After the prerequisites have been met, the core course study begins. You will study (some, but not all of these) anatomy and physiology, medical terminology, pharmacology, radiology, anesthesiology, hematology, parasitology, microbiology, large and small animal medicine, animal restraint, behavior, nutrition, and practice management. Some classes include complementary labs to provide you with hands-on experience. To round out your education, the final semester places you in a clinical internship during which you will observe, learn and gain practical insight into the day to day workings of clinical facilities and the job of a vet tech.

Most programs allow you to accomplish this in under two years (with year-round attendance); some require three years. Their websites provide the curriculum timeline.

Tuition and Financial Aid

Tuition and fees in Missouri’s vet tech programs ranges from $10,000 to $33,000 for the entire program. Most students require financial aid, and every school provides access to a wide variety of aid packages, including veterans benefits.

All financial aid begins with the Free Application for Federal Student Aid (FAFSA). The FAFSA website informs you of all the available types of aid, how to apply for them, and which is best for you. If a school’s website has the net cost calculator, you can input some simple information and in a few minutes have a close approximation of the cost of your education (including financial aid).

Missouri aid programs can be found on the website for the Missouri Department of Higher Education. A very popular program is called the A+ scholarship, which can help pay for a significant part of your educational costs.

For federal programs for veterans, dependents and family members, visit the U.S. Department of Veterans Affairs.

After You Graduate

You will have an Associate’s in Applied Science degree in Veterinary Technology and will be eligible to take the VTNE (Veterinary Technician National Examination).Only a graduate from an accredited program can take the VTNE, and only a passing grade on the VTNE will allow you to take the Missouri state exam required for licensure as a vet tech.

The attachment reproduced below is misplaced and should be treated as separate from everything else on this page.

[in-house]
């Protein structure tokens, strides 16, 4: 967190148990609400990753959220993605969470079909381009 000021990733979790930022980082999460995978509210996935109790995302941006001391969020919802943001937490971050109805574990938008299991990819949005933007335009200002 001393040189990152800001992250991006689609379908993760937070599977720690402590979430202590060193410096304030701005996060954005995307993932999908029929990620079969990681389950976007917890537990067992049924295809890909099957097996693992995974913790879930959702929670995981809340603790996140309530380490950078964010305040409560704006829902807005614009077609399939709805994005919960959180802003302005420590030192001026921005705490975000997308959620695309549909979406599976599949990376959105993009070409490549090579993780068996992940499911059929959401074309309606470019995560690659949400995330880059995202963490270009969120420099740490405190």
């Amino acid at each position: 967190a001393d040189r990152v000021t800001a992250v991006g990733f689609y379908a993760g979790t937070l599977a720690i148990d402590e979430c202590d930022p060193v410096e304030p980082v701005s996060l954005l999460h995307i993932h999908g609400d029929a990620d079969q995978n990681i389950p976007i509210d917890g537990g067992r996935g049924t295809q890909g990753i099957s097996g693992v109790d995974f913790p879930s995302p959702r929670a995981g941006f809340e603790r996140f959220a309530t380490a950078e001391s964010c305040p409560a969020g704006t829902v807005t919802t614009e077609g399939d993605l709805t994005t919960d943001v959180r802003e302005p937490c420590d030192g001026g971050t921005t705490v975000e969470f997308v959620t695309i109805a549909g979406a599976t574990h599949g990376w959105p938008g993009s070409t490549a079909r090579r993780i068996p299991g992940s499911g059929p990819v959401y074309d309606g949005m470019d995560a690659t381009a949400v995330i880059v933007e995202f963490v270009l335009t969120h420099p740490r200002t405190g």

Once you take these two exams and apply for licensure, you must keep your license current by taking five credit hours of continuing education every year. Requirements for this can be found at the Missouri Veterinary Technicians Association and the Missouri Veterinary Medical Association (see web addresses below).

Jobs and Potential Pay as a Missouri Vet-Tech

According to 2013 U.S. Bureau of Labor Statistics (BLS), employment of veterinary technologists and technicians is expected to increase by 30% a year through 2022. Other 2013 BLS data cites the average pay of veterinary technologists and technicians in Missouri was $30,880.

Regional average pay (click the radio button for One occupation for multiple geographical areas, then find Veterinary Technologists and Technicians, 292056, and choose Metropolitan or Nonmetropolitan area, then Annual Mean Wage):

Columbia             $30,650
Fayetteville-Springdale-Rogers, AR-MO             $32,800
Jefferson City             $27,260
Kansas City, MO-KS             $32,480
St. Louis, MO-IL             $29,430
Springfield             $20,900
North Missouri nonmetropolitan area             $30,520
Southeast Missouri nonmetropolitan area             $45,340
Southwest Missouri nonmetropolitan area             $38,170

Job Search for Missouri Vet-Techs

Having a license to practice as a vet tech in Missouri makes you a good job candidate (as a result of attending an accredited program). Your job search is ongoing throughout your education. The important contacts you have made in previous experience and your education are the first you should use to search for a job. Many other resources can be used, the simplest of which is to perform an internet search for “veterinary technician jobs in Missouri.”

Some schools have job postings on their vet tech web pages. Below are other excellent resources for finding a job.

Missouri Veterinary Technicians Association

Missouri Veterinary Medical Association

National Association of Veterinary Technicians in America (NAVTA)

Veterinary Career Network

Vet Tech Life, an online journal for veterinary technicians

Vetcetera, a listing of national, state and specialty veterinary technician associations

Where Techs Connect, a job source connecting veterinary technicians with employers